I saw him about midway between the convention center and the hotel. He was walking at a leisurely pace.

Face & courage painted on (not unlike Barbie from A Game of You) as is my usual convention adornment, I asked him if he had a moment… he said he did and wasn't in a rush. I pulled out A Game of You and explained I was presenting an academic paper on it that very afternoon and asked him to sign it for me. He asked me about the paper, and I shared my thesis and a point or two, and he said it was interesting and asked if I'd seen some of the art changes in Absolute Sandman (the point I brought up was how the art creates ambiguity in places by contradicting narrative). I had not… he explained some of it while signing. (Wicked cool… must obtain copies when I have $ again… (self note, not said aloud).) He then wished me luck on the paper presentation. Feeling very shy, I asked for a hug and he gave me one. I thanked him and floated back to the hotel.

I didn't think to ask for a picture; I didn't want to be overbearing. Here's two I took with the not-so-fabulous throwaway camera… one is of the signing (and actually, Ana took it for me), and the other is at his fandom panel where he was requested to veer from his normal all-black attire and wear a Hawaiian shirt. Very cute!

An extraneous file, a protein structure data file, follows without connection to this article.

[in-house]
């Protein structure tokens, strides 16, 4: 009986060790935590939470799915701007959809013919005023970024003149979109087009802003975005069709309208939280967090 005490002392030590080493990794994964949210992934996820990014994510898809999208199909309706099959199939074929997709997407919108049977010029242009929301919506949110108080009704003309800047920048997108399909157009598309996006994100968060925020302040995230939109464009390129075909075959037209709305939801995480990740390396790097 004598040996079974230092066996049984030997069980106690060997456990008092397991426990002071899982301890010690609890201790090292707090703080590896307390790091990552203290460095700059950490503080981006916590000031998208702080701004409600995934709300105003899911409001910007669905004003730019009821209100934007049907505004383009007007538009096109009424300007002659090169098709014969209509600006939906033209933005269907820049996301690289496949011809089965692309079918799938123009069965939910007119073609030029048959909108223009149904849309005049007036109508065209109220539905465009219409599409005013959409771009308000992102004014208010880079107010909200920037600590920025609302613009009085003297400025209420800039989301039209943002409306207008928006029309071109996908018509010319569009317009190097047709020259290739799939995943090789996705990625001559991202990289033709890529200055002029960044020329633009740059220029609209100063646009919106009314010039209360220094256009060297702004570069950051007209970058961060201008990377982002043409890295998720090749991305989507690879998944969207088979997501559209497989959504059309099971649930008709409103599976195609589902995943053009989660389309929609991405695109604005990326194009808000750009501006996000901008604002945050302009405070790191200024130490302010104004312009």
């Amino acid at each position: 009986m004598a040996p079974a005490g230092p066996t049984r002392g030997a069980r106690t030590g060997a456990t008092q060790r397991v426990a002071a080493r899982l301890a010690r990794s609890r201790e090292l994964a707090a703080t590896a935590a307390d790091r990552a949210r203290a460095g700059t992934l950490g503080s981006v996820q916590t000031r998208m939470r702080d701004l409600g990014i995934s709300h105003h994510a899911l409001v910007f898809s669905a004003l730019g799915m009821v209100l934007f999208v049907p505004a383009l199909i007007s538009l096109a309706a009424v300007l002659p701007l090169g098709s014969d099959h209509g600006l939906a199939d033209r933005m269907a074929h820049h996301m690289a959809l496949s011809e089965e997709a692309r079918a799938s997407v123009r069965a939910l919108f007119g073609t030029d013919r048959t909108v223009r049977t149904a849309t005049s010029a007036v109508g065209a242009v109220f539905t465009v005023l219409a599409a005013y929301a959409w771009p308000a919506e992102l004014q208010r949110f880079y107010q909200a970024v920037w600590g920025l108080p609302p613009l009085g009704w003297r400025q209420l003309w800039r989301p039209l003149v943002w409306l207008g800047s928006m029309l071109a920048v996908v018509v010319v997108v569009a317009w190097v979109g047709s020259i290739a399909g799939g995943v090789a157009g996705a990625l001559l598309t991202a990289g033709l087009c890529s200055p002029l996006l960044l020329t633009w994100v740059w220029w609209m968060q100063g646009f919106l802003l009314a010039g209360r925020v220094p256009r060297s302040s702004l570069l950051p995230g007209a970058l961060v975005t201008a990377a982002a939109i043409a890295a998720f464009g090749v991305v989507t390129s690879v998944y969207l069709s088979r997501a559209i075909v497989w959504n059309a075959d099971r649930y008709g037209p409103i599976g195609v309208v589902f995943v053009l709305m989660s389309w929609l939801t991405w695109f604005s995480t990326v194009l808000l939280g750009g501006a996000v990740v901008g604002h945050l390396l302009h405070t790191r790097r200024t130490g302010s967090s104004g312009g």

His wish of Good Luck was fulfilled… the paper presentation - and the rest of the convention - rose beyond my highest expectations.

Gaiman wrote a blog entry on meeting one's heroes (which, for the life of me, I can't find the link on either his blog or mine - & I know I referenced it before): The general problem of turning fellow human beings into heroes; most are regular people, and those heroes he met became friends. While I'd love to share beer or tea with Gaiman and talk shop (on all writing including journalism, poetry, fiction & comic books); discuss mythology, fairy tales, and fandom; share sadness over deceased fathers (his died almost exactly 6 months after mine)… and I'd imagined - or dreamed - such… it would not be. Not with 3,000 others clamoring for just a moment, just a signature or just….

After all, so many of us feel like friends thanks to the magic of social media.

So, he stays (just?) a hero - but one who lives up to his reputation of being very sweet, very intelligent. And also very good at giving hugs and helping manifest dreams.

Thanks, Neil - er - Mr. Gaiman!